I was my Second Grade Teacher's Worst Day
This is a Sensible
way to introduce this personal narrative and tell you a bit about the time and event that I grew to hate. I had a rough second grade as well as the teacher. This female teacher was old, friend. She should have been retired years before I got into her room. She never smiled, laughed, or had anything nice to say to me.
She was all business--but as all of you know, too much business tends to ruin what business we do have.
Normally, when I write a hub or narrative
that I like, I have second thoughts, and many times, third thoughts. You ever get like that? I did last night and when I do encounter second thoughts, that is just a breath away from being second guessing and that sounds a lot like me in the general sense. Not many times I will write a Rough Draft of a commentary that I do not just stop, Delete, and start again. I have a lot of trouble finishing a project, but you know that better than me.
In the second grade, my elderly school teacher, this Mrs. Ruth Lochridge, was very short tempered and would snap at unruly students (like me) in a flash. There was this one afternoon that I become occupied with something that I had to do at home, and before I knew it, I was walking toward the classroom door and I heard that oh, so familiar growl: “Kenn—UUUU---th?! Where you goin’?” It was Lochridge. I could tell by the way she slurred my name and never emphasized the “g” in going. But did I point these grammatical errors out to her? I wanted to, but kept my mouth zipped. Those mysterious echo effects will always be a mystery to me.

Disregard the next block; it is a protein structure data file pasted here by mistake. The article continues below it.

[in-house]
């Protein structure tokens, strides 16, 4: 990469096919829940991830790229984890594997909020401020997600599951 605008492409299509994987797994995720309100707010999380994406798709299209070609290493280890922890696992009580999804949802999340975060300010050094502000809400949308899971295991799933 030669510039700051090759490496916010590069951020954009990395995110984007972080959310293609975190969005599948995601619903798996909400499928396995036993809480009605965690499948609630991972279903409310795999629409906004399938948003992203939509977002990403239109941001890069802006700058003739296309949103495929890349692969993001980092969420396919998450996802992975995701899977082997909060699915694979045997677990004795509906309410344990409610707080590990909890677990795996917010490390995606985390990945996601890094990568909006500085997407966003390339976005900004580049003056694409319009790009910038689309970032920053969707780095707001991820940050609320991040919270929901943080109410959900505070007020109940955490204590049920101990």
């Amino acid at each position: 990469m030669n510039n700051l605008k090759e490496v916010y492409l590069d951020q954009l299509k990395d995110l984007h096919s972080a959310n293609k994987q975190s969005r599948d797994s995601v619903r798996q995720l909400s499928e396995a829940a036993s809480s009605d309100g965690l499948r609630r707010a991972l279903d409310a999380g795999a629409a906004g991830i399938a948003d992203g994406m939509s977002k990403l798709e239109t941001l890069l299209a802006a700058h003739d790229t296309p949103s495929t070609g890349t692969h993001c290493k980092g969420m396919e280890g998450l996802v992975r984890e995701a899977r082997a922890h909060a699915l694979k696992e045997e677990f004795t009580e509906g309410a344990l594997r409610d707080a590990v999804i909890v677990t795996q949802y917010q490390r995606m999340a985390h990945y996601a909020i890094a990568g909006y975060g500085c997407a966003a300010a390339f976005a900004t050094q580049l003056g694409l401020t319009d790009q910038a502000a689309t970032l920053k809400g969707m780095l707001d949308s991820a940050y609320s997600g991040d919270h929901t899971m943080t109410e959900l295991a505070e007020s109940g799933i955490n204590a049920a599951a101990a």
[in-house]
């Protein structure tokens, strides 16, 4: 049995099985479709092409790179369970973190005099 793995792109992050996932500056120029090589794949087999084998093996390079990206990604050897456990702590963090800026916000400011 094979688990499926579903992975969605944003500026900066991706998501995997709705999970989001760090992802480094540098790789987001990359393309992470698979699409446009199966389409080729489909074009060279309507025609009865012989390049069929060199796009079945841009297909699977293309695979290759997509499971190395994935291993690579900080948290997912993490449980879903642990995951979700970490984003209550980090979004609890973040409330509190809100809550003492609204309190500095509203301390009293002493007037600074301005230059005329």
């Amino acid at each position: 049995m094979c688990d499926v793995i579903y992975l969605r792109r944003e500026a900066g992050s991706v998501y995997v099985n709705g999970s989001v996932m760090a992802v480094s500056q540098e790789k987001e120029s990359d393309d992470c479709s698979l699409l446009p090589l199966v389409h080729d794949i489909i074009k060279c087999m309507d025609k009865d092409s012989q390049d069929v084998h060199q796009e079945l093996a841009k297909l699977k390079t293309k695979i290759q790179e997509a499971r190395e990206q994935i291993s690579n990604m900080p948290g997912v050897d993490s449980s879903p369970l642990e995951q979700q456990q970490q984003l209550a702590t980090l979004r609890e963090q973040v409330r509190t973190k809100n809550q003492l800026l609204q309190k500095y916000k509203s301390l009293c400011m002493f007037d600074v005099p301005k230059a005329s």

“I was, uhhhh, errr, going to the library to check out a book on what I am working on at home,” I said.
“Kenn—UUUUU—th, just sit back Down!!!” she growled. And then bellowed. Was this demented old woman a wolf or lap dog? That was how I knew that she was angry by the tone of her growls or barks.
Allow me to share this Child Education Moment: at age 7, I was struggling, finding that life was a skinned knee, but in “that” moment, that chosen moment in my Second Grade Year . . .your teacher, if she were anything like Ruth Lochridge, and scolded you for something that was not really worth the breath to waste on the error, but the scolding sounded like a burly, hung-over construction worker, “Angus,” pouring cement in the August sun—sweating beer from the night before and his filthy, skinned work boot put his right boot as high as humanly possible and let my little butt have it—dead-on! Score, “Angus!” That kicking is exactly it felt for Mrs. Lochridge to scold me in "that" angry, demented voice.